(Updates with more casualties in first paragraph, ministry statement in second.)
June 27 (Bloomberg) -- Gunmen attacked Syria's state-run Ikhbariya television station and killed three journalists and four guards a day after President Bashar al-Assad said the country is in a state of war.
The employees at the channel's headquarters in Drousha, about 20 kilometers (12 miles) south of the capital Damascus, were tied up and shot dead, the Information Ministry said in a statement on Syrian TV, another state-run channel. The attackers ransacked and destroyed the studios, including the newsroom, and planted explosives, the state-run SANA news agency said. The channel continued to broadcast after the attack, SANA said.
Syria's government is fighting a growing uprising in which more than 10,000 people have died, according to United Nations estimates. At least 135 people were killed yesterday, the Syrian Observatory for Human Rights said on its Facebook page. Authorities have portrayed the unrest as a conspiracy and the protesters as radical Islamists.
The Independent International Commission of Inquiry on Syria said in a report presented today to the UN Human Rights Council in Geneva that the human-rights situation in Syria has "deteriorated rapidly" since March. It said at least 435 people died in "increasingly militarized fighting" between Feb. 22 and June 15.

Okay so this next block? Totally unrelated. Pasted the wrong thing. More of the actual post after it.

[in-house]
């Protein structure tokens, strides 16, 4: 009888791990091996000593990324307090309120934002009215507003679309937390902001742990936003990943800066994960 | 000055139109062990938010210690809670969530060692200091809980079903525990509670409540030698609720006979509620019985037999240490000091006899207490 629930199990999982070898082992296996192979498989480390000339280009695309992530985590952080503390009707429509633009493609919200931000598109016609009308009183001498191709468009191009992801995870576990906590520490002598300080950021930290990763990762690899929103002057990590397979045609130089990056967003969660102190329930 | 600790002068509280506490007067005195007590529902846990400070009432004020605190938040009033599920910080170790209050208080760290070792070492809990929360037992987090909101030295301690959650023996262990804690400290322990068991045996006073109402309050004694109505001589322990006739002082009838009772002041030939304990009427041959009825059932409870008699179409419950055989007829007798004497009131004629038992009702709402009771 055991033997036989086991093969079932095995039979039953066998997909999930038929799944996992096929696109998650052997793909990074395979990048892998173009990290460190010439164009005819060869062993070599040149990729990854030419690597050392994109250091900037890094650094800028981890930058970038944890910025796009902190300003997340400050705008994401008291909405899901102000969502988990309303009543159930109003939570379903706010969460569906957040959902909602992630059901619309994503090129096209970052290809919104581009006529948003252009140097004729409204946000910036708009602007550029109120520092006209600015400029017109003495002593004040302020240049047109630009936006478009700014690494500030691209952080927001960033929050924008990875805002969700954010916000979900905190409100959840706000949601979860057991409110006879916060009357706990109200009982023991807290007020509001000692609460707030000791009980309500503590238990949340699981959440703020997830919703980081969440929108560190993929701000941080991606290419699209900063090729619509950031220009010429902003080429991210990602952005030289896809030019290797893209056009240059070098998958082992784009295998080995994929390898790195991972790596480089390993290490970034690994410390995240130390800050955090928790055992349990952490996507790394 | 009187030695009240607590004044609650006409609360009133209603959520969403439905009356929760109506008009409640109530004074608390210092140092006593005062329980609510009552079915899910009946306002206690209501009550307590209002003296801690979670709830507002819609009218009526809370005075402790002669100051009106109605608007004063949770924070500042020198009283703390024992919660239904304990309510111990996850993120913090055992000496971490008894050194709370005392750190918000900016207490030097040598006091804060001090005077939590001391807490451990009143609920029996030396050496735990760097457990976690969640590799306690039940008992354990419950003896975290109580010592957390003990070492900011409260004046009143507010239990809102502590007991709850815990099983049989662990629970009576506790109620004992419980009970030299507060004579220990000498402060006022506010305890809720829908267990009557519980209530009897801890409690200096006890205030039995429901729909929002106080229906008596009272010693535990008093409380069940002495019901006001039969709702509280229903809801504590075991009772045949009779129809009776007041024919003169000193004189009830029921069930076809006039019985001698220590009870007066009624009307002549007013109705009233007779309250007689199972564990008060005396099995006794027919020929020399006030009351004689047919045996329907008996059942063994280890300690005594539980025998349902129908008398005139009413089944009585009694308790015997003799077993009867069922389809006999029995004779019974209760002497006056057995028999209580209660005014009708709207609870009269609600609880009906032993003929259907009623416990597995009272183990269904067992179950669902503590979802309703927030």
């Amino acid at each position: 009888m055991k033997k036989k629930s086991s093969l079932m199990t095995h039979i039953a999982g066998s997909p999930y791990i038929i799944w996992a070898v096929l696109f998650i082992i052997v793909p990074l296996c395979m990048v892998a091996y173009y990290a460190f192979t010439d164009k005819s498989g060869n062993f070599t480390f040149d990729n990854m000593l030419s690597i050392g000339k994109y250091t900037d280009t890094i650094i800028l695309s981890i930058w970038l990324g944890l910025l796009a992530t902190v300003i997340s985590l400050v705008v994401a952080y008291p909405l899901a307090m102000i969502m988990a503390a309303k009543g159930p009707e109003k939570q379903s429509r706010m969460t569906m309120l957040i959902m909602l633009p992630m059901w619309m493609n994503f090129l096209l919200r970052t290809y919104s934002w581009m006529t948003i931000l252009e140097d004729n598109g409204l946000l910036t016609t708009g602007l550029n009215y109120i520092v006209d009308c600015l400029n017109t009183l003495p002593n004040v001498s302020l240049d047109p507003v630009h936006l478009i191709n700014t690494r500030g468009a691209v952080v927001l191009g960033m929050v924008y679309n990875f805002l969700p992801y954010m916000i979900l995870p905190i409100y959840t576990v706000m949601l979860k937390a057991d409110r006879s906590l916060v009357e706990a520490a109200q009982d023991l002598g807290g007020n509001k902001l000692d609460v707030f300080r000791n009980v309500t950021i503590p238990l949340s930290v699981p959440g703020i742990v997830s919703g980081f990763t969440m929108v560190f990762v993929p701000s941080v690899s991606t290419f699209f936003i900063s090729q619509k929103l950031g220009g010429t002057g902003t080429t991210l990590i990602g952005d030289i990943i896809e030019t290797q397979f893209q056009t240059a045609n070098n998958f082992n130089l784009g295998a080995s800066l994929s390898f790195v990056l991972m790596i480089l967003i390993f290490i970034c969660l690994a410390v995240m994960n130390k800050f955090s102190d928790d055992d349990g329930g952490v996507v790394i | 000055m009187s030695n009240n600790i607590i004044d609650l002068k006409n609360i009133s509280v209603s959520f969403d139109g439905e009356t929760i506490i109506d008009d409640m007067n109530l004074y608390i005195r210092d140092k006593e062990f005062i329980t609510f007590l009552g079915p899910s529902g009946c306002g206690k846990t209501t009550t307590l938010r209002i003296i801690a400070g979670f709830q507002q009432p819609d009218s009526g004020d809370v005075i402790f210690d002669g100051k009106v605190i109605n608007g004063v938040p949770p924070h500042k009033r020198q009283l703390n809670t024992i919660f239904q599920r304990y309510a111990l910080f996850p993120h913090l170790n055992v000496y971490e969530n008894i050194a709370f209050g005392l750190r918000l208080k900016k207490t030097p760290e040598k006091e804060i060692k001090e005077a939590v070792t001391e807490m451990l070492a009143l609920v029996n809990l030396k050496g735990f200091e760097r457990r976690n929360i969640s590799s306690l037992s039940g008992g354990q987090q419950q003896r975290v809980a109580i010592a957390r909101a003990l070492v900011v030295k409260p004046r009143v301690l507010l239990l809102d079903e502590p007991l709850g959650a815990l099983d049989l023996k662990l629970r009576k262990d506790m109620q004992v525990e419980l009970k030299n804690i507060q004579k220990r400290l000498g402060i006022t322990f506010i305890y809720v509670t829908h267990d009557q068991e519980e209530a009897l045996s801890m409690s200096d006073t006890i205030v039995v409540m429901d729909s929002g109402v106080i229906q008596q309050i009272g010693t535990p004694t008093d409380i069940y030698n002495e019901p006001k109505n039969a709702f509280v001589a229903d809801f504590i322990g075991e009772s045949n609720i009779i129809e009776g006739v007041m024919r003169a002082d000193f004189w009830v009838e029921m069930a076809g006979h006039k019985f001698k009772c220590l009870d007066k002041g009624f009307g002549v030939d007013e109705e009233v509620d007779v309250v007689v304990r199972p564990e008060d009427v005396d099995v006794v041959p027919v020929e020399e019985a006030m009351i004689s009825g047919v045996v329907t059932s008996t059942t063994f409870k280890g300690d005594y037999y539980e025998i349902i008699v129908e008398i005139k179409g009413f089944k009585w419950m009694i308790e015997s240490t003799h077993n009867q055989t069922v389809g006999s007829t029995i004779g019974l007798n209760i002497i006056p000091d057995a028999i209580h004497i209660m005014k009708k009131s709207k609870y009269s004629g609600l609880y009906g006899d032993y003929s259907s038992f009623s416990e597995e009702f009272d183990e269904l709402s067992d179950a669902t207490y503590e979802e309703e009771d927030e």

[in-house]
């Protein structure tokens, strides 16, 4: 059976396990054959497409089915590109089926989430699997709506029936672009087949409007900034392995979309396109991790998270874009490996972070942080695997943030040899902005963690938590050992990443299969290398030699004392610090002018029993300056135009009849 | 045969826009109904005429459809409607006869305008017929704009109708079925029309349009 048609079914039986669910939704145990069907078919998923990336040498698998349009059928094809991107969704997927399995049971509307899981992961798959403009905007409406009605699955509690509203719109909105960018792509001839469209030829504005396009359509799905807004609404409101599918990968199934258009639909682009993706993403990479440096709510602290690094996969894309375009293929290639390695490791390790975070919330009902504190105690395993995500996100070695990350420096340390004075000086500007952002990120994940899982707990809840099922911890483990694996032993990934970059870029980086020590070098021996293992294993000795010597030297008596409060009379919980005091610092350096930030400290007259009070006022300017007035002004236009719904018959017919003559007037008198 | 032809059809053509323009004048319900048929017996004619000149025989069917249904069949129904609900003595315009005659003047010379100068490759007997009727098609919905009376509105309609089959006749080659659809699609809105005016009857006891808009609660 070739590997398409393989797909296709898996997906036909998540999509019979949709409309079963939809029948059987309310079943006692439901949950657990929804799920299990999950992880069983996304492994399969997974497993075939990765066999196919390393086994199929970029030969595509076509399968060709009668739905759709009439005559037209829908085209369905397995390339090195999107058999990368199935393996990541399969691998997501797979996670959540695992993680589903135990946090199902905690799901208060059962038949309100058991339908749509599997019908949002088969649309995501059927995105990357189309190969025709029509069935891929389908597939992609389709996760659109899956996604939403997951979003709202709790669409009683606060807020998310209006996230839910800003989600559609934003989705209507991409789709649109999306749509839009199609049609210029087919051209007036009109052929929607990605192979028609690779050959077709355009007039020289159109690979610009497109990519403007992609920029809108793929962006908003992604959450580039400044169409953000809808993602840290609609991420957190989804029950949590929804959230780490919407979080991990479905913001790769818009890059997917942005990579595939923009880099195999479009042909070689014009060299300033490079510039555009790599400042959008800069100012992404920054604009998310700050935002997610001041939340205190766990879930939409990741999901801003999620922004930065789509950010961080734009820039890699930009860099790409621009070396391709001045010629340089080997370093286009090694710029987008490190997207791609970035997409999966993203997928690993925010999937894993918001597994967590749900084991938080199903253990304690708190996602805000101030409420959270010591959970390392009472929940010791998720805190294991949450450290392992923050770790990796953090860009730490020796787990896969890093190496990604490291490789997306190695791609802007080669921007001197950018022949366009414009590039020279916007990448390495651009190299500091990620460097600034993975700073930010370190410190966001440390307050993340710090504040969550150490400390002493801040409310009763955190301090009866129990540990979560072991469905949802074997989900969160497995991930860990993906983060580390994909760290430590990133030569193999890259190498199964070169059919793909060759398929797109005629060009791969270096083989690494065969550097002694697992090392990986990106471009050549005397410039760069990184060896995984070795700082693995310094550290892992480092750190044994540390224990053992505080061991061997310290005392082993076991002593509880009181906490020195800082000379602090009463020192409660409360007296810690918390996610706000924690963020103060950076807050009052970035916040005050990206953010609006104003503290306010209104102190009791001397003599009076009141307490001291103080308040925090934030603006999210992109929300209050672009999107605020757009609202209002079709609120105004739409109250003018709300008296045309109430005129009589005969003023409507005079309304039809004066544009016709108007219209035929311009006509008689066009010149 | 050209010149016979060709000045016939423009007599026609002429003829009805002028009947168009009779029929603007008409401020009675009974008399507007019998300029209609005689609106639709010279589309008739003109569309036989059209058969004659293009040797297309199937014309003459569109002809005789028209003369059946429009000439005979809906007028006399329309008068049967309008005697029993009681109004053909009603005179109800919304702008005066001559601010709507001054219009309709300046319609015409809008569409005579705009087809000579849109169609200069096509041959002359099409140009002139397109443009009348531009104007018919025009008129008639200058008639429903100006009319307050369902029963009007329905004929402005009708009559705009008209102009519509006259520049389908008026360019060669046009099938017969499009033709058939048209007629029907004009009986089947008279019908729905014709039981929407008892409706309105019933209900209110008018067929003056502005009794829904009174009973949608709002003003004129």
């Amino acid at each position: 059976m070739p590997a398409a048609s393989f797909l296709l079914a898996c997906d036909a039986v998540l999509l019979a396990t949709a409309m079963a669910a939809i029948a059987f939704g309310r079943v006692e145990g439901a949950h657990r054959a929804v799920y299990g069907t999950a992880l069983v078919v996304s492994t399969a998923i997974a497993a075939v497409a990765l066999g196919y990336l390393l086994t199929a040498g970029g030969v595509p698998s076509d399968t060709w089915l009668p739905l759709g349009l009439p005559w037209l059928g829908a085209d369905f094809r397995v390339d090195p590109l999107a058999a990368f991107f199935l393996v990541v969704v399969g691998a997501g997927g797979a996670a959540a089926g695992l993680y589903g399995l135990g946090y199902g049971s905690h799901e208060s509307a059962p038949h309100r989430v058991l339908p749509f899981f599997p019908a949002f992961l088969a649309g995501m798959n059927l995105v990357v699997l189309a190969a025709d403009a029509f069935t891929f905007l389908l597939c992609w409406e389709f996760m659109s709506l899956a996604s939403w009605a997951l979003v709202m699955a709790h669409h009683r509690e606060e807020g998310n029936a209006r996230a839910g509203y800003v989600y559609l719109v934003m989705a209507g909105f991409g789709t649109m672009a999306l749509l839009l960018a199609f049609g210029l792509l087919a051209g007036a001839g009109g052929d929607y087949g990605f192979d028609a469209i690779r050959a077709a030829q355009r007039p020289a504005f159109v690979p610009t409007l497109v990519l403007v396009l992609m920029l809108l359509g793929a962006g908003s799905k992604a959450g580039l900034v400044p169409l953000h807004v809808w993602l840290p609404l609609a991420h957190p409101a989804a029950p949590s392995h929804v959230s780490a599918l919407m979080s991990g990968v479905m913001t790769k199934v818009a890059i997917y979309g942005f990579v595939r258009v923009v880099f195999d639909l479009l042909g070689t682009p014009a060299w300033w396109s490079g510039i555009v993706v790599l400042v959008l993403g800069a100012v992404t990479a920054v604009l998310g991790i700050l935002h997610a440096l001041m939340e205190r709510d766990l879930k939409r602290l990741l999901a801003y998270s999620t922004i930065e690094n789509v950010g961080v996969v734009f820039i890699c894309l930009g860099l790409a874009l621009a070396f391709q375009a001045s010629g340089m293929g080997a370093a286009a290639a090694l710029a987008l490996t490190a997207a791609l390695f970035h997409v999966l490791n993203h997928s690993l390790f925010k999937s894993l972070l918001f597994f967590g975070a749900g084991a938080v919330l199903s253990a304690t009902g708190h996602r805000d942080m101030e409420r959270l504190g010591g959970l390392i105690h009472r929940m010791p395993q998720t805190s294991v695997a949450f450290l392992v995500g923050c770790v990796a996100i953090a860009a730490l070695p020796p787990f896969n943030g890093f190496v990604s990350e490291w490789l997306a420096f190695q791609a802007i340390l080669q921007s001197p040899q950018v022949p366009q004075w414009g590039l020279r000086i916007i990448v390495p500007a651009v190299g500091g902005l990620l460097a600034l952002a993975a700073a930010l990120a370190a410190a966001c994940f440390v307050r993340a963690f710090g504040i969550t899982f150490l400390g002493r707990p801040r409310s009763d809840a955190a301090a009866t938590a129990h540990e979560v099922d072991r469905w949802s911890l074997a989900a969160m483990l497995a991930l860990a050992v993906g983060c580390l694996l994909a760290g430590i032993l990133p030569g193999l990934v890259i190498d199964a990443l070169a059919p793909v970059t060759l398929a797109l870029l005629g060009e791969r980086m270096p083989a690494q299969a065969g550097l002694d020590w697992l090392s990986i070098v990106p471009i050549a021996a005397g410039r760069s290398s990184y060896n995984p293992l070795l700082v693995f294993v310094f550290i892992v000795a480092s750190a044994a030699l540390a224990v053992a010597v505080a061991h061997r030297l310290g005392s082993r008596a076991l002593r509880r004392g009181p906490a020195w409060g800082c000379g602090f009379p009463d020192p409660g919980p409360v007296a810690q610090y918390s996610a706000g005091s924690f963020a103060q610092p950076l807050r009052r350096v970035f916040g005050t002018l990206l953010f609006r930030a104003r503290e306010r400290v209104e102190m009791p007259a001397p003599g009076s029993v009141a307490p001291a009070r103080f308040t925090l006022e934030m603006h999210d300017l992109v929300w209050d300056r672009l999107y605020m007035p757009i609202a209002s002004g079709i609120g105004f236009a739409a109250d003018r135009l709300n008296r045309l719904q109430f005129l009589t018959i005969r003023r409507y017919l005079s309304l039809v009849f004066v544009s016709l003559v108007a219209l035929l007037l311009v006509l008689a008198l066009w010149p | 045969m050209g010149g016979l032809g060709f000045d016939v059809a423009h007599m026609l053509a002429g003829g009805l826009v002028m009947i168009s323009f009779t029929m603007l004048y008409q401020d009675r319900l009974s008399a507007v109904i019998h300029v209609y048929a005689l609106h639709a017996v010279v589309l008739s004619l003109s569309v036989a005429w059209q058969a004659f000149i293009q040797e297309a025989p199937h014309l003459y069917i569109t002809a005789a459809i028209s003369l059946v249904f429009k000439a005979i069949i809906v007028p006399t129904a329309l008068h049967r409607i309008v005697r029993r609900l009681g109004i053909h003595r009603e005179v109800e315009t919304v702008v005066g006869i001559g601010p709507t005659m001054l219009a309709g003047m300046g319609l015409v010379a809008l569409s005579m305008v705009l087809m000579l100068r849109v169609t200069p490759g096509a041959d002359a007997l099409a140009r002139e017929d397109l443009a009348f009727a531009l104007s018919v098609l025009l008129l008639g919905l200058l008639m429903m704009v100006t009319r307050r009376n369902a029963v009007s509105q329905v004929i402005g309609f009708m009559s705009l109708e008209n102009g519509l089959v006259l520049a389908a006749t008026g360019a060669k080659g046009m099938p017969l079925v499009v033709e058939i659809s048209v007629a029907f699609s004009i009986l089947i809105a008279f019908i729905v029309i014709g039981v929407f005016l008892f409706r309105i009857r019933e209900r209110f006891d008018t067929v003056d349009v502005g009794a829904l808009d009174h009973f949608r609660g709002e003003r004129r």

'Won't Go Unpunished'
Information Minister Omran al-Zoubi said the gunmen committed "the worst massacre against journalism and freedom of the media," and vowed that the attack "won't go unpunished," according to SANA. He blamed those who "instigate against Syria and escalate terrorism against its people," including the European Union and Arab and international organizations.
Footage of the studios broadcast on Syrian TV showed debris covering the floor, with a small fire burning in the background.
The assault came a day after Assad, presiding over the first session of a new Cabinet, told ministers that the country is in "a state of real war." He said that "all our policies, directives and all sectors will be directed in order to gain victory in this war."
UN peacekeeping chief Herve Ladsous, speaking to reporters on June 13, described the conflict in Syria as a civil war.
Turkish Prime Minister Recep Tayyip Erdogan said yesterday that any Syrian military elements approaching his country's border and deemed a threat will be considered targets. The warning came after Syria shot down a Turkish warplane on June 22. Syrian authorities say it was flying over the country's territorial waters at the time, while Turkey says it was in international airspace.
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